They were among the first shadows of doubt darkening the prosecution’s case, much of which came to light after Kim’s conviction. A few years later, two Justices of the Pennsylvania Supreme Court declared he should be granted a new trial, but the majority disagreed that there was malicious intent.

Other aspects of the case, including misuse and abuse of DNA by an apologist for the DA’s office in 2014, bring the impact of this story two decades into the 21st Century. I offer readers the opportunity to form their own impressions based on facts and expert opinions. Then again, it is a unique and thought-provoking true crime story with solid human-interest components and insights into murder case essentials like forensic science, expert witnesses, hypnotism of eyewitnesses, evidential chain-of-custody and fast-and-loose DNA technology that is not questioned often enough when wielded to solve both active and cold case crimes.

“Mosaic Pieces” required a lot of research and access to evidentiary photos, trial transcripts and key figures in this case, many of whom are dead, including Joe and Dorisann Hubbard who never gave up seeking a new trial and subsequent exoneration for their son. This is as much about them as about Kim or his sister, Ruth, taunted and shunned by her peers, who survived an arduous childhood and adolescence in the aftermath of her brother’s conviction and imprisonment for the murder of her closest friend.

I first met the Hubbards as a young reporter in Williamsport, PA, while looking into the case three-and-a-half years after the murder trial. This resulted in a multi-part investigative series revealing a conglomeration of discrepancies casting considerable doubt on evidence used to convict the overwhelmed defendant. The belated findings unveiled shocking alternatives to where, when and how the young victim lost her life.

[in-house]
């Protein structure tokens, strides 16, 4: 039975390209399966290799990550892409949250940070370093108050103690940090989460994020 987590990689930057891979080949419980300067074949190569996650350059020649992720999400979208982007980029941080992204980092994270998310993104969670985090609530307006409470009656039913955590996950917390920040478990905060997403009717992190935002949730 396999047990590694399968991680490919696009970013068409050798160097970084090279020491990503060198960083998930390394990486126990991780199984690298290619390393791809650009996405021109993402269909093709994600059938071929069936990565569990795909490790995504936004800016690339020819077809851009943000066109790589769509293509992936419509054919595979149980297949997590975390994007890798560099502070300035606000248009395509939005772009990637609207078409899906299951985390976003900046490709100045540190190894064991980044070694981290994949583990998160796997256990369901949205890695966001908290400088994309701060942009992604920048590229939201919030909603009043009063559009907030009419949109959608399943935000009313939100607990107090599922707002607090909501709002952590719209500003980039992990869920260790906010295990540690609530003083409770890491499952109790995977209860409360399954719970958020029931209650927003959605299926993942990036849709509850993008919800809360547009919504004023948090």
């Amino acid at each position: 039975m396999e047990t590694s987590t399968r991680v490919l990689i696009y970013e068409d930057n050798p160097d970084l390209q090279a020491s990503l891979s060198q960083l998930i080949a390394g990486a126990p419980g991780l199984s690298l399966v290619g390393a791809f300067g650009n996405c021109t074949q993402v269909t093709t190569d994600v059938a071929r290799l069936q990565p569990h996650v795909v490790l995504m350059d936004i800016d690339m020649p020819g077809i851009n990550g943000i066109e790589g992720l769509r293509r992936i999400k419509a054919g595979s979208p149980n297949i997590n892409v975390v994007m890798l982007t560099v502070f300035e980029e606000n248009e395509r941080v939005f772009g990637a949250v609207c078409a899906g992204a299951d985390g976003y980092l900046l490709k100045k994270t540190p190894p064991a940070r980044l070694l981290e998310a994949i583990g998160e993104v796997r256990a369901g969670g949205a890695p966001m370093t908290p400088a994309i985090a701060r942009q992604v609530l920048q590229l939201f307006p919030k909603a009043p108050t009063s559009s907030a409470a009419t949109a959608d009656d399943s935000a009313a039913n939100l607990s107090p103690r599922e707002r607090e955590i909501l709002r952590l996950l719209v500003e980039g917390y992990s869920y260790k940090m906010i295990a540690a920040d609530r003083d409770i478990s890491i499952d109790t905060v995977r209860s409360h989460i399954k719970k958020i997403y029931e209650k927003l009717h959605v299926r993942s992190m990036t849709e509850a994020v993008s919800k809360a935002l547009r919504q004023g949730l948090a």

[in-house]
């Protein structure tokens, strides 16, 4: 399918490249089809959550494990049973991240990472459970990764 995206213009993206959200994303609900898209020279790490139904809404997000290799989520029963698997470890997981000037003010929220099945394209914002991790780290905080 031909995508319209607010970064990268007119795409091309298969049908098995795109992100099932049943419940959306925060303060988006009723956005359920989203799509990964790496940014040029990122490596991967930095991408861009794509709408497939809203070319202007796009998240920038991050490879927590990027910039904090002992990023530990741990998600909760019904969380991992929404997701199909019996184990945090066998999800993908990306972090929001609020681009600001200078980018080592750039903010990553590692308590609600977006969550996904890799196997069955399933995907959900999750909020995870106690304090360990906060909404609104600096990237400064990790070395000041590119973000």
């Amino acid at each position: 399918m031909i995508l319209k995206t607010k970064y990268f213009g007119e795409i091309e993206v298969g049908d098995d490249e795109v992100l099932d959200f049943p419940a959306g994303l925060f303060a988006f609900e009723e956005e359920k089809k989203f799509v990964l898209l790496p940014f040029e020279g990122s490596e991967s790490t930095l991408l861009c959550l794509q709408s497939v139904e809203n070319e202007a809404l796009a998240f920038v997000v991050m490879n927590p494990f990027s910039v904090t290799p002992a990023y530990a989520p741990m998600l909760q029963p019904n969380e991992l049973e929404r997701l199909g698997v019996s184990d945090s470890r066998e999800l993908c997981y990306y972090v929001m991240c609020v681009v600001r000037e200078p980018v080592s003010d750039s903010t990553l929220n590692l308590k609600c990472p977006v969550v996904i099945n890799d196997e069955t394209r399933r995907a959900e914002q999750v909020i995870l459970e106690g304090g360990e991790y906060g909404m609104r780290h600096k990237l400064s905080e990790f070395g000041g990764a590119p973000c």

There is a website about the case that is quite revealing; something true crime buffs will find invaluable in acquainting themselves with the case just as it played out before the jury in February 1974. At Kim Hubbard: The Real Story, I introduce readers to the crime, investigation and trial on the Home Page in “Anatomy of a Murder Frame-Up.” Elsewhere on the site, developed by a third-party developer at the behest of Kim Hubbard, readers may absorb much of the trial evidence and testimony in trial transcripts to come to their own conclusions on what really happened to Jennifer Hill on October 19, 1973, on what should have been a fifteen-minute walk home from the Hubbards where she was spotted barely a block from her destination. Together, as a contemporary jury, we can go as far as the facts will take us in determining the likely fate of Jennifer Hill.

I retired from newspaper journalism on April 1, 2011, after 38 years as a reporter, columnist and editor at three different newspapers where I covered murder trials and criminal cases over a span of more than three decades. I have received numerous Keystone Press Awards from the Pennsylvania Newspaper Association (PNA) — fifteen of them over my last 11 years in the business and eight placing first in the state in their respective categories. I continue as a rapidly aging but healthy freelance writer doing corporate biographies and website content, as well as writing weekly blogs on my own website at

Additionally, I am a self-published author through LifeRich Publishing of a book about one man’s triumph over traumatic brain injury (“A Matter of Recovery: The Story of C.B. Miller”), which is still available on both Amazon and Barnes & Noble.

(If you are interested in receiving the announcement of the book’s release, send your postal and email addresses to me at by the end of Sunday, Oct. 2.)